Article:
Somerset library funding cuts could be halted
Council officers have recommended that a series of library funding cuts in Somerset should not go ahead following a review which ruled them unlawful.
Somerset County Council wanted to make funding cuts but the High Court found they did not comply with equality laws.
If the report is approved, four mobile libraries will be reinstated, opening hours at 23 libraries will increase and 11 will keep their funding.
A final decision on the recommendations is due to be made by 11 January.
Council officers have told councillors that the services should be reinstated to "ensure that Somerset County Council is compliant with the requirements of the court judgement".
The council said in a statement: "The key decision would confirm our actions to restore library services, in response to the judicial review judgment."
The report said: "Existing staff will be written to and offered extra working hours in order to enable the service to reinstate opening hours to their pre-October 2011 levels as soon as possible."
At the High Court in November, Judge Martin McKenna said the library closures did not comply with "public sector equality duties" owed to vulnerable social groups.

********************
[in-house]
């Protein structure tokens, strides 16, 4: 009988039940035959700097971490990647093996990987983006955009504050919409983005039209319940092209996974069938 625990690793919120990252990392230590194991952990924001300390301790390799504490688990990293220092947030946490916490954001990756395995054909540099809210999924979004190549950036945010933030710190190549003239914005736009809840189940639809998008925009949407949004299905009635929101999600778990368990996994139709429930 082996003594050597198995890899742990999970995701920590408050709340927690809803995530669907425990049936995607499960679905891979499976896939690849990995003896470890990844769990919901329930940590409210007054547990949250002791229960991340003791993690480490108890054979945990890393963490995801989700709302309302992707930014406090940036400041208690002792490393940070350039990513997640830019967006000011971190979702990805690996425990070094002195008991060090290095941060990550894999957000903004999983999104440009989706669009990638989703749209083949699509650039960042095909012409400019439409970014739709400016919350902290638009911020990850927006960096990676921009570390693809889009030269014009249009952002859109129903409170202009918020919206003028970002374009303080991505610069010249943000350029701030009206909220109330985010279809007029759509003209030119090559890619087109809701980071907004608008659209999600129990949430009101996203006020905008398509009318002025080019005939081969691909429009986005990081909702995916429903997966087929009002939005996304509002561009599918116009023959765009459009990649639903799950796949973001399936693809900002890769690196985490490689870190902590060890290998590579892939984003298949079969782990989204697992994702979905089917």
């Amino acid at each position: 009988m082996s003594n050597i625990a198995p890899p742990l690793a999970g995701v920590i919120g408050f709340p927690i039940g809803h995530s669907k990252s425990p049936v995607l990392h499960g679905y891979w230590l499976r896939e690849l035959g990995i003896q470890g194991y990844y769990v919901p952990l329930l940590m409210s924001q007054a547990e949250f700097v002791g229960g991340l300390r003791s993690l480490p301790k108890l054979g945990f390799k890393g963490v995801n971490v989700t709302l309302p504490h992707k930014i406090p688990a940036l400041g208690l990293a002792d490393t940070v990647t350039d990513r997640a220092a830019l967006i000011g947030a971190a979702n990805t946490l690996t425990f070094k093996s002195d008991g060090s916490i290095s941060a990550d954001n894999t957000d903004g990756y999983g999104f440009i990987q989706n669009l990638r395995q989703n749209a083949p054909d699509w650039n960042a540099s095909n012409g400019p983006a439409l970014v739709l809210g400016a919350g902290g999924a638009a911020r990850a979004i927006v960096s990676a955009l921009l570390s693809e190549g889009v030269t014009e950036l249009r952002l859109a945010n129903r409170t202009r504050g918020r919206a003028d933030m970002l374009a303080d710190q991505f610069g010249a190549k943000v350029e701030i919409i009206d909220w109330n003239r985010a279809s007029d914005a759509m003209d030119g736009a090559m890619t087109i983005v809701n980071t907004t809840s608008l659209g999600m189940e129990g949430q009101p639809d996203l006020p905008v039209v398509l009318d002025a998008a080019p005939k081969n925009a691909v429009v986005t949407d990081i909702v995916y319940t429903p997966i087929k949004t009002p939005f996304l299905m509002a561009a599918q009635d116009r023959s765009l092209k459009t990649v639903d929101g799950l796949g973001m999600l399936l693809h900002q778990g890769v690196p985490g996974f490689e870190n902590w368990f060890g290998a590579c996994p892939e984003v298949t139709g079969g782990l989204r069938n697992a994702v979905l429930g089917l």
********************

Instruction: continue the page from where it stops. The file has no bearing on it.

John Irven, one of the campaigners who was involved in the legal challenge, said the council was already looking at savings from April onwards.
He said campaigners had already spoken to the council about potential savings later in the year and had "offered constructive negotiations".
"At the same time we will be holding the county council to account to make sure they are implementing the judgement and we don't just get the same cuts brought back in a different guise."
The council added all of its services were due to be reviewed over the next 18 months.
The final decision, which has to be made by 11 January, rests with councillor Christine Lawrence, who is the cabinet member for community.
The report also recommends £600,000 be spent on self-service technology at Somerset libraries.